If he knows their name, though, he's usually fine. Might even be induced to share. And if knowing someone's name can get a toddler to share, then you really do have to admit that names have power. Significant power!

Seriously, though, it's one of the oldest, most fundamental bits of wisdom. (It's why God doesn't want to reveal his name, and it goes back even further than that.) It's a deep, deep magic. And, apparently, it's so simple that even a 2 year old gets it.

Sunday, August 12, 2007


One of my very favorite things about my kids is how easy it is to make them happy. Joy comes to them as naturally as breathing. Their unselfconscious surrender to laughter and silliness is a daily lesson to me.

Exhibit A: BJ's delight in a strawberry donut.

We bought it this morning at the Safeway -- he's getting savvy enough to ask for what he wants at the grocery store. Usually, I'll indulge him a little. He eats pretty healthy stuff for the most part, so a little fried sugar isn't going to do too much harm.

Of course he insisted on sharing some with Chrysanthemum.

The most reliable way to make BJ happy these days is to let him play around with letters or numbers. For quite some time, he's been delighted by all things alphabetical or numerical. He knows his alphabet forwards and backwards, thanks to They Might Be Giants "ZYX" song. (We must listen to TMBG's "Here Come The ABC's!" in the car. Or else.) He's just a snick away from reading, has lots of sight words and is starting to sound out words -- all very exciting! -- and he spends a good deal of every day playing around with his letter and number puzzles.

When he's not acting out "Chicka Chicka Boom Boom" (climbing letters up the coconut tree) or "Chicka Chicka 123"(climbing numbers up the apple tree), he's arranging and rearranging things. Because he's been so kinesthetic in his learning, by constantly manipulating these puzzle pieces, he can recognize letters and numbers upside down and reversed, as well as upright.

Just last week, he gave me a true demonstration of how adept he is with his number recognition. We'd gone to get his hair cut -- we go to a place that specializes in kid's cuts, so they have lots of toys for the little ones. Not surprisingly, he wants to play with a number puzzle. It has the numbers 0 to 9, but 1 and 5 are missing. "One and five are on an adventure," he says wistfully when I hand him the puzzle.

I try to convince him that it's ok, he can play with it anyway, but he's having none of it. Immediately he starts scanning the room, eyes darting about as he's buckled into the little toy car that doubles as a kid's barber chair. Less than 30 seconds later, he starts exclaiming, "Five! Five!" and pointing. Both the hairdresser and I look, but can't see what he might be looking at. There's a shelf and some plastic drawers, but no 5.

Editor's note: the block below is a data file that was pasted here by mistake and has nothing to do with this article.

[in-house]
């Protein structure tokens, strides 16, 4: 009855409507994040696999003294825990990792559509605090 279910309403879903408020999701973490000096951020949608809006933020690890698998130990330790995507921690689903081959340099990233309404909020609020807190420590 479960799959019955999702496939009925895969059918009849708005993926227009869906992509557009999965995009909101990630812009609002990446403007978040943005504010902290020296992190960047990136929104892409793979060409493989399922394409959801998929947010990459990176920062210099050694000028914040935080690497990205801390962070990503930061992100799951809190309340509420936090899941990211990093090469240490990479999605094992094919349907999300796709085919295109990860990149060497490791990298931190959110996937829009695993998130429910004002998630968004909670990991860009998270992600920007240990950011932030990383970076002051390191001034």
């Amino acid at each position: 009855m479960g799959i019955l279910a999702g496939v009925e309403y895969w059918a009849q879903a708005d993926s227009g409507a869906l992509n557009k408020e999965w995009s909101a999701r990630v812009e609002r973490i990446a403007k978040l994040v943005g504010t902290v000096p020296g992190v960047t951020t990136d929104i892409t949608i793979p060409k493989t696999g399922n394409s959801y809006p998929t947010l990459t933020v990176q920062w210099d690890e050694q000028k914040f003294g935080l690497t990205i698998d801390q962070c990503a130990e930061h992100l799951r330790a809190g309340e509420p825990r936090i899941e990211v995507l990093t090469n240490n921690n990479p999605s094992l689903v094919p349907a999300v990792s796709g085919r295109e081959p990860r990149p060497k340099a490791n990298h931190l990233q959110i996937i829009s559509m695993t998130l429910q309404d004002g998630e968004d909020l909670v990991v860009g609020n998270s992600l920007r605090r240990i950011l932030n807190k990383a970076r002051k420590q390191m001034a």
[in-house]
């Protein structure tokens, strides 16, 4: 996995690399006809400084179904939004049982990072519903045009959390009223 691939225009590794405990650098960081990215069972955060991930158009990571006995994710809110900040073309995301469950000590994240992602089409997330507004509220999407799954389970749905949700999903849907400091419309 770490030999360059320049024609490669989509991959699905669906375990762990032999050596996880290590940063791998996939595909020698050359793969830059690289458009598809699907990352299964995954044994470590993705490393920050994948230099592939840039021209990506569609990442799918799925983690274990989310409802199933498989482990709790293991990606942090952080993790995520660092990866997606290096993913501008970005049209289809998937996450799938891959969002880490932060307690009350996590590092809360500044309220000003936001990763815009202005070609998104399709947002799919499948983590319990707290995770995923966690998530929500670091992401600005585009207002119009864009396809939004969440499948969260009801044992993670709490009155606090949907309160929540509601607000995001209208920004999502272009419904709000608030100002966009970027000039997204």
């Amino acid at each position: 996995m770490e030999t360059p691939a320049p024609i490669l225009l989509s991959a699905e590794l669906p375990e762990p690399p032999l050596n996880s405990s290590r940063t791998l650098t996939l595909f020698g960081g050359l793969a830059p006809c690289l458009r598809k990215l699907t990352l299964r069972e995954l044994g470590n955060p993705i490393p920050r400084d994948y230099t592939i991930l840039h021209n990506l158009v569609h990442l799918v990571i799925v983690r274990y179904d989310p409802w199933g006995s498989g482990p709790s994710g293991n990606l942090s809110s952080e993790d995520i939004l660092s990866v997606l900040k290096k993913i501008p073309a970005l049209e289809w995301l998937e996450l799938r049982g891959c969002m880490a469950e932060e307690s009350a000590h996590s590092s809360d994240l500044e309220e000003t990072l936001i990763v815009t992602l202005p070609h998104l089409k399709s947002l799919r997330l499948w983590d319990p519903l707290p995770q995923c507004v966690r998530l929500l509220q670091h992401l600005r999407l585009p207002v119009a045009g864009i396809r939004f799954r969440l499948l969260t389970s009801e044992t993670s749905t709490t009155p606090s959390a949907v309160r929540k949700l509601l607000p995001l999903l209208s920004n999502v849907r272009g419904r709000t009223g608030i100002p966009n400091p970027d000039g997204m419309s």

About the tenth time he said it -- "Five, Mommy. FIVE!" -- I saw: upside down and flipped backwards, the puzzle piece was jammed against the side of a transparent plastic drawer. He was SOOOO happy when I brought it over to him, and, if possible, even happier when I found the "1" piece in the same drawer.

The hairdresser was amazed and started chattering away to her partner in Vietnamese. I admit, I'd love to know just what she was saying! I won't soon forget how happy BJ was. Numerical order had been restored; all was right with the world.

And about all it takes these days to make BB happy is giving her a chance to move around. (Almost as guaranteed as breastfeeding. Almost.)

She just rolls and thumps her way around the house, delighted with herself.

For some time now, I've kept a card with a Rumi quote. It's a gentle reminder for me, and it seems to ring more true with every passing year:

Listen to me. For one moment, quit being sad. Hear blessings dropping their blossoms around you.

These days, much of the time, and mostly because of my kids, I'm beneath that cherry tree, with petals in my hair, smiling.

Tangled Up in Blue

BeadJewelryShopGirl is the gracious host for this week's EtsyBloggers blog carnival. She asks: "What's your favorite color?"

A quick look at my Etsy shop leaves no doubt. Color me blue -- cobalt, cyan, denim, azure.... the peculiar shade of the sky or the color of my little girl's eyes. In any hue, this color soothes my spirit. (Except for blue ice cream. That's just wrong.)

What's interesting is that my blue Baby Friendly Beads jewelry sells best, too. Guess that blue is a popular color for breastfeeding moms -- mebbe because so many of us are wearing jeans as we watch the kids, so blue is a natural to coordinate. When I've sold out, I've even had folks ask for more blue nursing necklaces and had to do yet more blue beadwork for my shop.

Not that I mind! I have more blue beads than anybody could honestly need. (And yet I keep buying more. Hmm.) Most of my clothes are blue. My engagement ring is a sapphire. A very good friend of mine even made blue my moniker, many years ago.

Blue and I go way back. When I was in the first grade, the teacher asked us to write a theme: what one thing we'd change about ourselves. My response: I'd change my eyes from brown to blue because my mom has always wanted a daughter with blue eyes.

I must have brought this home and showed it to my mother, whether in pride or rebuke I couldn't say. Mom, understandably, was horrified. To her credit, instead of pretending it never happened, she not only turned the event into a family anecdote but she also saved the ratty big-lined paper with my seven year old's scrawl as evidence. We found it in the hutch recently and had a good laugh.